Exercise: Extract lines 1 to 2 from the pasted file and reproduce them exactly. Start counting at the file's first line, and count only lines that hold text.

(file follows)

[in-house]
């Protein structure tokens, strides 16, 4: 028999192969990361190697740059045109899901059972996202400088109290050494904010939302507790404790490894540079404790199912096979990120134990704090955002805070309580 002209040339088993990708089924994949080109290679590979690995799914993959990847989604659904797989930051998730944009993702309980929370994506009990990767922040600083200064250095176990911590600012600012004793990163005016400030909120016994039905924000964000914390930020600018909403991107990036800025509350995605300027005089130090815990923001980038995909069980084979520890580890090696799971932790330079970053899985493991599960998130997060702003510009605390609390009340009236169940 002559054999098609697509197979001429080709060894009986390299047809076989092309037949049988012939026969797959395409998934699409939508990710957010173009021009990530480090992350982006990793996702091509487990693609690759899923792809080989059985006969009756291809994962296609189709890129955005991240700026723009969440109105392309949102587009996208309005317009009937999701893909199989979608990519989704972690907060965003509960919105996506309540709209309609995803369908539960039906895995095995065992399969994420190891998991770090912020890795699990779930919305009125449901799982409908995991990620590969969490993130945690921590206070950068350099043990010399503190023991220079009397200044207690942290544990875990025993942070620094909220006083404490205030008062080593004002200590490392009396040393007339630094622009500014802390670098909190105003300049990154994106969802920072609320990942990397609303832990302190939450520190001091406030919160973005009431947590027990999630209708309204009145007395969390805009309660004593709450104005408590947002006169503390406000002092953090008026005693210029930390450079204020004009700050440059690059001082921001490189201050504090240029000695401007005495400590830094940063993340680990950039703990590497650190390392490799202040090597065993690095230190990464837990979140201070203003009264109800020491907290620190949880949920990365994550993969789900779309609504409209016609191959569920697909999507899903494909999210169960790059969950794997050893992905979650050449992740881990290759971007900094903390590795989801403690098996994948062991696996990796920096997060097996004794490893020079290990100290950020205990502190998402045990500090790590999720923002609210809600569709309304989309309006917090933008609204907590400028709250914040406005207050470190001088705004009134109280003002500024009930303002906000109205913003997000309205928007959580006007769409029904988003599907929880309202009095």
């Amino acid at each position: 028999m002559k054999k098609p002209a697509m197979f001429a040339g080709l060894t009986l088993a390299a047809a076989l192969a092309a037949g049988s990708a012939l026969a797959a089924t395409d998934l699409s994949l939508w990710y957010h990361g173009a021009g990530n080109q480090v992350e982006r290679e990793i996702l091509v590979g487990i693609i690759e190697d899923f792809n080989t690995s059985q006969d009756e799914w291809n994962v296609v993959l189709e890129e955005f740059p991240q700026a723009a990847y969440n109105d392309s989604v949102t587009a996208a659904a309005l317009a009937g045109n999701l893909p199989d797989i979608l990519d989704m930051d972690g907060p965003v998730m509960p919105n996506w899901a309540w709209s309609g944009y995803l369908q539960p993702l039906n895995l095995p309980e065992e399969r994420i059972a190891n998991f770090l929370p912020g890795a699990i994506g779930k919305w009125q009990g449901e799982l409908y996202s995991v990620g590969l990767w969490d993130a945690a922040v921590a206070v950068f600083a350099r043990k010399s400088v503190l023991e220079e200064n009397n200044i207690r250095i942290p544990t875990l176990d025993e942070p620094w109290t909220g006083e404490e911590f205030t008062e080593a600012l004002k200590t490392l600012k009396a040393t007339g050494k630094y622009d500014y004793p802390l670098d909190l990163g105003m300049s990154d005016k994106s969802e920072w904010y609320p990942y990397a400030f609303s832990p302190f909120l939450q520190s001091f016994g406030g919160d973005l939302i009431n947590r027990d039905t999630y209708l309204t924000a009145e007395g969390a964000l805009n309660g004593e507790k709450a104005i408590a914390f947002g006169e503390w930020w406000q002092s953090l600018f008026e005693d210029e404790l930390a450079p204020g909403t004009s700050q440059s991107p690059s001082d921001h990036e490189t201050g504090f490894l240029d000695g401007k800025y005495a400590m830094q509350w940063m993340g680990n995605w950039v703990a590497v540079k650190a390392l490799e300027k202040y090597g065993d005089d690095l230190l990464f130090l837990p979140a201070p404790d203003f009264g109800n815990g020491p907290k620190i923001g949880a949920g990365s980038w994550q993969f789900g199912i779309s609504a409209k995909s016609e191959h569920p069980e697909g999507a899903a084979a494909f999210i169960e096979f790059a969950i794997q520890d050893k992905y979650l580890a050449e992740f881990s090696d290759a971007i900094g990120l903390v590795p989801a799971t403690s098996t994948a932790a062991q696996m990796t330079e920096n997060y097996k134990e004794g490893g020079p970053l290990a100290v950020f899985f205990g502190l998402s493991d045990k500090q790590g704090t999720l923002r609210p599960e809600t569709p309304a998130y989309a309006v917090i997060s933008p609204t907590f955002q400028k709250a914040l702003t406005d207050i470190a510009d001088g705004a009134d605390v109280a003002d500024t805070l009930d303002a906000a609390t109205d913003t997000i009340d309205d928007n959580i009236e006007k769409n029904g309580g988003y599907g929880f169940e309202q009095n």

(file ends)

[in-house]
């Protein structure tokens, strides 16, 4: 028999192969990361190697740059045109899901059972996202400088109290050494904010939302507790404790490894540079404790199912096979990120134990704090955002805070309580 002209040339088993990708089924994949080109290679590979690995799914993959990847989604659904797989930051998730944009993702309980929370994506009990990767922040600083200064250095176990911590600012600012004793990163005016400030909120016994039905924000964000914390930020600018909403991107990036800025509350995605300027005089130090815990923001980038995909069980084979520890580890090696799971932790330079970053899985493991599960998130997060702003510009605390609390009340009236169940 002559054999098609697509197979001429080709060894009986390299047809076989092309037949049988012939026969797959395409998934699409939508990710957010173009021009990530480090992350982006990793996702091509487990693609690759899923792809080989059985006969009756291809994962296609189709890129955005991240700026723009969440109105392309949102587009996208309005317009009937999701893909199989979608990519989704972690907060965003509960919105996506309540709209309609995803369908539960039906895995095995065992399969994420190891998991770090912020890795699990779930919305009125449901799982409908995991990620590969969490993130945690921590206070950068350099043990010399503190023991220079009397200044207690942290544990875990025993942070620094909220006083404490205030008062080593004002200590490392009396040393007339630094622009500014802390670098909190105003300049990154994106969802920072609320990942990397609303832990302190939450520190001091406030919160973005009431947590027990999630209708309204009145007395969390805009309660004593709450104005408590947002006169503390406000002092953090008026005693210029930390450079204020004009700050440059690059001082921001490189201050504090240029000695401007005495400590830094940063993340680990950039703990590497650190390392490799202040090597065993690095230190990464837990979140201070203003009264109800020491907290620190949880949920990365994550993969789900779309609504409209016609191959569920697909999507899903494909999210169960790059969950794997050893992905979650050449992740881990290759971007900094903390590795989801403690098996994948062991696996990796920096997060097996004794490893020079290990100290950020205990502190998402045990500090790590999720923002609210809600569709309304989309309006917090933008609204907590400028709250914040406005207050470190001088705004009134109280003002500024009930303002906000109205913003997000309205928007959580006007769409029904988003599907929880309202009095």